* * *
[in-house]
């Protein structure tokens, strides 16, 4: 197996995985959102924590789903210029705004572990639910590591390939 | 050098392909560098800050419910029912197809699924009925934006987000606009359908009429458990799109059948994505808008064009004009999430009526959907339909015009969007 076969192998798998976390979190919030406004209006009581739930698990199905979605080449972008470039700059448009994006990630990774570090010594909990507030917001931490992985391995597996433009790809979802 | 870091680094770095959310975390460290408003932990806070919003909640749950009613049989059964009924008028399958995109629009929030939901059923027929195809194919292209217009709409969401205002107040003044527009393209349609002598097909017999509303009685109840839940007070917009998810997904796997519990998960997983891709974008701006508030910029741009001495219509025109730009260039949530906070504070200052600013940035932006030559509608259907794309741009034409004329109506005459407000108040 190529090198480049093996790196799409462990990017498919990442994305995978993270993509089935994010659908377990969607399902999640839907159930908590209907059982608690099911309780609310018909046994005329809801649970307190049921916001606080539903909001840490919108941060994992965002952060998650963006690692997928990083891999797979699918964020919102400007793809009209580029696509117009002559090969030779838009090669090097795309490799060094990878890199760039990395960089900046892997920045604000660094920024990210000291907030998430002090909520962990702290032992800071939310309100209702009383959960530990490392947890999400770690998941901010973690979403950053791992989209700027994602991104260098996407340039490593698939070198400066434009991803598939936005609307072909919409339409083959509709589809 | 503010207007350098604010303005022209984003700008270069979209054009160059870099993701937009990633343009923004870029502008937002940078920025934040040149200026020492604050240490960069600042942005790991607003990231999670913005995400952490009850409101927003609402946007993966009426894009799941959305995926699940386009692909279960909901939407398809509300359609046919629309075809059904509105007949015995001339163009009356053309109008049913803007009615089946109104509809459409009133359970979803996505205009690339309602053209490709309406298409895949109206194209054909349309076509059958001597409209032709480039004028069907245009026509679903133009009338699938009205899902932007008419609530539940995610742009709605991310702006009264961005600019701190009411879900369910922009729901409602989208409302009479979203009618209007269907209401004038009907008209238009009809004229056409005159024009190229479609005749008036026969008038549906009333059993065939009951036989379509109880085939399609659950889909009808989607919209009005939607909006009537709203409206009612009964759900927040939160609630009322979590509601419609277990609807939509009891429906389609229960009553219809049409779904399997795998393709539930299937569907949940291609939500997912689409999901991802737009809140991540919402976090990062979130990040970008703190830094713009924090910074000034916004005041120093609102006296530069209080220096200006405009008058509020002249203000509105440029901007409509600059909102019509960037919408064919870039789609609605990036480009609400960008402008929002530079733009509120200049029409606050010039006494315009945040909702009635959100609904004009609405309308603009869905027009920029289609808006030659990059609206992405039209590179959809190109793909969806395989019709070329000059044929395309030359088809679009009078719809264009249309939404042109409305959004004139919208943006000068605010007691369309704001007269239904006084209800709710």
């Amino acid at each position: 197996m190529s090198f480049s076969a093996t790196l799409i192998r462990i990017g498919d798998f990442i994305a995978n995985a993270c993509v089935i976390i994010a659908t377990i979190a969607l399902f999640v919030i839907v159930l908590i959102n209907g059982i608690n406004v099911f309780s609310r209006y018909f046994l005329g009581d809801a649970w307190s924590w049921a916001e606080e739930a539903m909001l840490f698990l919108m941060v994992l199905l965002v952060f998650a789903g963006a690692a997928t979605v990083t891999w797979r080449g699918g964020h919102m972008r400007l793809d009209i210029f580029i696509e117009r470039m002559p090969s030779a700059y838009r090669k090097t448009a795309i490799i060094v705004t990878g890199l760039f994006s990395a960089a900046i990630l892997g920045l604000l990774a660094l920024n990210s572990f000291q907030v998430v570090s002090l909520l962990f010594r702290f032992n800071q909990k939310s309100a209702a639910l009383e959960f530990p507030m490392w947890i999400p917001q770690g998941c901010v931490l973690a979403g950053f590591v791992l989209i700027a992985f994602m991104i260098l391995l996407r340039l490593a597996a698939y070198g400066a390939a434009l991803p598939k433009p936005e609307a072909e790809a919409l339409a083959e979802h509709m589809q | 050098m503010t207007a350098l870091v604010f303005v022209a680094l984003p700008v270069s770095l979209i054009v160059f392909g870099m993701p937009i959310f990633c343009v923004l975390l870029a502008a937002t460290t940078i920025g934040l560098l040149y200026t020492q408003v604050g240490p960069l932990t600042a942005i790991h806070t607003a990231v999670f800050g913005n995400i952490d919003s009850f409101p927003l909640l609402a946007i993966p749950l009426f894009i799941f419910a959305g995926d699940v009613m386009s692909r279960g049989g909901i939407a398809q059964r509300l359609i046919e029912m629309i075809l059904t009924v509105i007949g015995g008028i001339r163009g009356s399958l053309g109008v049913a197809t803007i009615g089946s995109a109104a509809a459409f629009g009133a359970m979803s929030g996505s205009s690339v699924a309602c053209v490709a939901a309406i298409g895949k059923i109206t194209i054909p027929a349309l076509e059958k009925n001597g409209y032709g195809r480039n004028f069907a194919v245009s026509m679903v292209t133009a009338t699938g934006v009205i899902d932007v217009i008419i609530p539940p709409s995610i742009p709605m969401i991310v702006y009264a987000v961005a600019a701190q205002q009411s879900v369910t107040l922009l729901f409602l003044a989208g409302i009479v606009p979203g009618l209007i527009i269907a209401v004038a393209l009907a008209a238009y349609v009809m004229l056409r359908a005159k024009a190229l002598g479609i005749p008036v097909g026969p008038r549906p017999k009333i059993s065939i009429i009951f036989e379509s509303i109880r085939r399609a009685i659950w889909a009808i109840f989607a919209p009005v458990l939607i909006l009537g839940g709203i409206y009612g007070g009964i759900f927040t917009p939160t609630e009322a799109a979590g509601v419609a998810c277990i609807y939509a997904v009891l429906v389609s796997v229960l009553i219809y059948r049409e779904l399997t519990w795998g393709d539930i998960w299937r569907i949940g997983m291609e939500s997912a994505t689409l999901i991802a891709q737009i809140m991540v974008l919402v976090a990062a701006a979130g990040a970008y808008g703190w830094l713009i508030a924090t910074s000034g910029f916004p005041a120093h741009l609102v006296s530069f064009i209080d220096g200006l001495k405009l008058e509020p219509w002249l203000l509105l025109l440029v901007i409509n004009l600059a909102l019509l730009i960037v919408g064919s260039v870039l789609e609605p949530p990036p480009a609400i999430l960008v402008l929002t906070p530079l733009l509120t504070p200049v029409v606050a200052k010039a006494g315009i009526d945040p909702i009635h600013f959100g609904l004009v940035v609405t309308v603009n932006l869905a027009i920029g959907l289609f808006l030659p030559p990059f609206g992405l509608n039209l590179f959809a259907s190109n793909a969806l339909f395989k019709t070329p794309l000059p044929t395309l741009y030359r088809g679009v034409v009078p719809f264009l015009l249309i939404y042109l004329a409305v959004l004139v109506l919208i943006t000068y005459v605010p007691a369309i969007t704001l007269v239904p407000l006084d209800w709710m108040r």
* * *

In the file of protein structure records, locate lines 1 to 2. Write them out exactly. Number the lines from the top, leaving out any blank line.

[in-house]
């Protein structure tokens, strides 16, 4: 197996995985959102924590789903210029705004572990639910590591390939 | 050098392909560098800050419910029912197809699924009925934006987000606009359908009429458990799109059948994505808008064009004009999430009526959907339909015009969007 076969192998798998976390979190919030406004209006009581739930698990199905979605080449972008470039700059448009994006990630990774570090010594909990507030917001931490992985391995597996433009790809979802 | 870091680094770095959310975390460290408003932990806070919003909640749950009613049989059964009924008028399958995109629009929030939901059923027929195809194919292209217009709409969401205002107040003044527009393209349609002598097909017999509303009685109840839940007070917009998810997904796997519990998960997983891709974008701006508030910029741009001495219509025109730009260039949530906070504070200052600013940035932006030559509608259907794309741009034409004329109506005459407000108040 190529090198480049093996790196799409462990990017498919990442994305995978993270993509089935994010659908377990969607399902999640839907159930908590209907059982608690099911309780609310018909046994005329809801649970307190049921916001606080539903909001840490919108941060994992965002952060998650963006690692997928990083891999797979699918964020919102400007793809009209580029696509117009002559090969030779838009090669090097795309490799060094990878890199760039990395960089900046892997920045604000660094920024990210000291907030998430002090909520962990702290032992800071939310309100209702009383959960530990490392947890999400770690998941901010973690979403950053791992989209700027994602991104260098996407340039490593698939070198400066434009991803598939936005609307072909919409339409083959509709589809 | 503010207007350098604010303005022209984003700008270069979209054009160059870099993701937009990633343009923004870029502008937002940078920025934040040149200026020492604050240490960069600042942005790991607003990231999670913005995400952490009850409101927003609402946007993966009426894009799941959305995926699940386009692909279960909901939407398809509300359609046919629309075809059904509105007949015995001339163009009356053309109008049913803007009615089946109104509809459409009133359970979803996505205009690339309602053209490709309406298409895949109206194209054909349309076509059958001597409209032709480039004028069907245009026509679903133009009338699938009205899902932007008419609530539940995610742009709605991310702006009264961005600019701190009411879900369910922009729901409602989208409302009479979203009618209007269907209401004038009907008209238009009809004229056409005159024009190229479609005749008036026969008038549906009333059993065939009951036989379509109880085939399609659950889909009808989607919209009005939607909006009537709203409206009612009964759900927040939160609630009322979590509601419609277990609807939509009891429906389609229960009553219809049409779904399997795998393709539930299937569907949940291609939500997912689409999901991802737009809140991540919402976090990062979130990040970008703190830094713009924090910074000034916004005041120093609102006296530069209080220096200006405009008058509020002249203000509105440029901007409509600059909102019509960037919408064919870039789609609605990036480009609400960008402008929002530079733009509120200049029409606050010039006494315009945040909702009635959100609904004009609405309308603009869905027009920029289609808006030659990059609206992405039209590179959809190109793909969806395989019709070329000059044929395309030359088809679009009078719809264009249309939404042109409305959004004139919208943006000068605010007691369309704001007269239904006084209800709710």